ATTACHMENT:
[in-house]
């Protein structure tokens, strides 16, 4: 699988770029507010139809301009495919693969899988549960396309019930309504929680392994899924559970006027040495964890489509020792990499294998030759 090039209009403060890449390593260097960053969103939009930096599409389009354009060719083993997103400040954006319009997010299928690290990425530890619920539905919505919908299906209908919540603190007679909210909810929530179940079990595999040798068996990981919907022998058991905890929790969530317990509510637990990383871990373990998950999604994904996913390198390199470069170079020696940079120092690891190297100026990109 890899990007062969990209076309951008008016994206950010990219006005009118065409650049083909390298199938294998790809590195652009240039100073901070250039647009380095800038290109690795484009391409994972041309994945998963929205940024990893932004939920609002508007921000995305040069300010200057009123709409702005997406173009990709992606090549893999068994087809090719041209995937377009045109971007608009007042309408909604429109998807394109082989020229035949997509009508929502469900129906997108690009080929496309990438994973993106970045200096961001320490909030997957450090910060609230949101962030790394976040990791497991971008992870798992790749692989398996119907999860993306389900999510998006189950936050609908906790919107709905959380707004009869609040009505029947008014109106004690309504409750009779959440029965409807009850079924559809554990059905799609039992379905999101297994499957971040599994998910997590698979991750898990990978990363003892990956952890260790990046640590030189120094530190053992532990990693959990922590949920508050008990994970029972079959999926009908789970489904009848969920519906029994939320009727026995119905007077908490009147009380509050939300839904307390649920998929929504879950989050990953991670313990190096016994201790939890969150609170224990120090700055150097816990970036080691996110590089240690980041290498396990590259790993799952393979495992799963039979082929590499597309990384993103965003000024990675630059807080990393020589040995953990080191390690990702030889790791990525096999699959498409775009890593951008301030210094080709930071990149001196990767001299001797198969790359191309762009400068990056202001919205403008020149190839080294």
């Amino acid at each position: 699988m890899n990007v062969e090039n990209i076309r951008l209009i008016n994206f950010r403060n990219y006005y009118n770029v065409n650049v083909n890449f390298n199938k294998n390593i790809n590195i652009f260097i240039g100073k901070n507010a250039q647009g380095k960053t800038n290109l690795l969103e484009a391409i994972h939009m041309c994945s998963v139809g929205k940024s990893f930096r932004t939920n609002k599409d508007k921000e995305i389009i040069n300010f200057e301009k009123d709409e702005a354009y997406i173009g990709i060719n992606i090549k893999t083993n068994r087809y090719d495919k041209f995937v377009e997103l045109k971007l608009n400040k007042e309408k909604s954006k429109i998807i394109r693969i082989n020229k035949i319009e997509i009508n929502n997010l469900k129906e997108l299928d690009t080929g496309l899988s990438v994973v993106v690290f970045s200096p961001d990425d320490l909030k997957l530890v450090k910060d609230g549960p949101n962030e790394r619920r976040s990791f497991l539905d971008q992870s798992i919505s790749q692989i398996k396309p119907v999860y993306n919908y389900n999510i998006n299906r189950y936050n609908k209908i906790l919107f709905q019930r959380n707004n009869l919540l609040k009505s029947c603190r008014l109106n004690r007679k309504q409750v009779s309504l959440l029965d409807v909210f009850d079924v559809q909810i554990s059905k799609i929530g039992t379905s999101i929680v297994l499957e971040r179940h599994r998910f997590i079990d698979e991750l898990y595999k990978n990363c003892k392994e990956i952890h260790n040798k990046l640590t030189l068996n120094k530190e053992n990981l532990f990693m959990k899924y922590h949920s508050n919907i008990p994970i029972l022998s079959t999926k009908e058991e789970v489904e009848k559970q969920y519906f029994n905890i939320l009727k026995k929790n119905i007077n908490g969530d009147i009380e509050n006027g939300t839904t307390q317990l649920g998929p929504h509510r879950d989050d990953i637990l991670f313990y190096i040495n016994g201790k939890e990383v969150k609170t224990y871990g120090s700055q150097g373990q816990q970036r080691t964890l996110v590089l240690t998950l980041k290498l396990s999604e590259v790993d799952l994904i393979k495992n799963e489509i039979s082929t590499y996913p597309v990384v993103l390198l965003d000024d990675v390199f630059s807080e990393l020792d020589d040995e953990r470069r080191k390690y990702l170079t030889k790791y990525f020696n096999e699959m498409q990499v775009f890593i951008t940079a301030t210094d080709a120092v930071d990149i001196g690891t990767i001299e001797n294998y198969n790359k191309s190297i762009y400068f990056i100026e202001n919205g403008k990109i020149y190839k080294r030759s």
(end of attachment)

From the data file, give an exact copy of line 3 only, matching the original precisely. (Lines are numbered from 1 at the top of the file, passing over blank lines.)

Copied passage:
């Amino acid at each position: 699988m890899n990007v062969e090039n990209i076309r951008l209009i008016n994206f950010r403060n990219y006005y009118n770029v065409n650049v083909n890449f390298n199938k294998n390593i790809n590195i652009f260097i240039g100073k901070n507010a250039q647009g380095k960053t800038n290109l690795l969103e484009a391409i994972h939009m041309c994945s998963v139809g929205k940024s990893f930096r932004t939920n609002k599409d508007k921000e995305i389009i040069n300010f200057e301009k009123d709409e702005a354009y997406i173009g990709i060719n992606i090549k893999t083993n068994r087809y090719d495919k041209f995937v377009e997103l045109k971007l608009n400040k007042e309408k909604s954006k429109i998807i394109r693969i082989n020229k035949i319009e997509i009508n929502n997010l469900k129906e997108l299928d690009t080929g496309l899988s990438v994973v993106v690290f970045s200096p961001d990425d320490l909030k997957l530890v450090k910060d609230g549960p949101n962030e790394r619920r976040s990791f497991l539905d971008q992870s798992i919505s790749q692989i398996k396309p119907v999860y993306n919908y389900n999510i998006n299906r189950y936050n609908k209908i906790l919107f709905q019930r959380n707004n009869l919540l609040k009505s029947c603190r008014l109106n004690r007679k309504q409750v009779s309504l959440l029965d409807v909210f009850d079924v559809q909810i554990s059905k799609i929530g039992t379905s999101i929680v297994l499957e971040r179940h599994r998910f997590i079990d698979e991750l898990y595999k990978n990363c003892k392994e990956i952890h260790n040798k990046l640590t030189l068996n120094k530190e053992n990981l532990f990693m959990k899924y922590h949920s508050n919907i008990p994970i029972l022998s079959t999926k009908e058991e789970v489904e009848k559970q969920y519906f029994n905890i939320l009727k026995k929790n119905i007077n908490g969530d009147i009380e509050n006027g939300t839904t307390q317990l649920g998929p929504h509510r879950d989050d990953i637990l991670f313990y190096i040495n016994g201790k939890e990383v969150k609170t224990y871990g120090s700055q150097g373990q816990q970036r080691t964890l996110v590089l240690t998950l980041k290498l396990s999604e590259v790993d799952l994904i393979k495992n799963e489509i039979s082929t590499y996913p597309v990384v993103l390198l965003d000024d990675v390199f630059s807080e990393l020792d020589d040995e953990r470069r080191k390690y990702l170079t030889k790791y990525f020696n096999e699959m498409q990499v775009f890593i951008t940079a301030t210094d080709a120092v930071d990149i001196g690891t990767i001299e001797n294998y198969n790359k191309s190297i762009y400068f990056i100026e202001n919205g403008k990109i020149y190839k080294r030759s």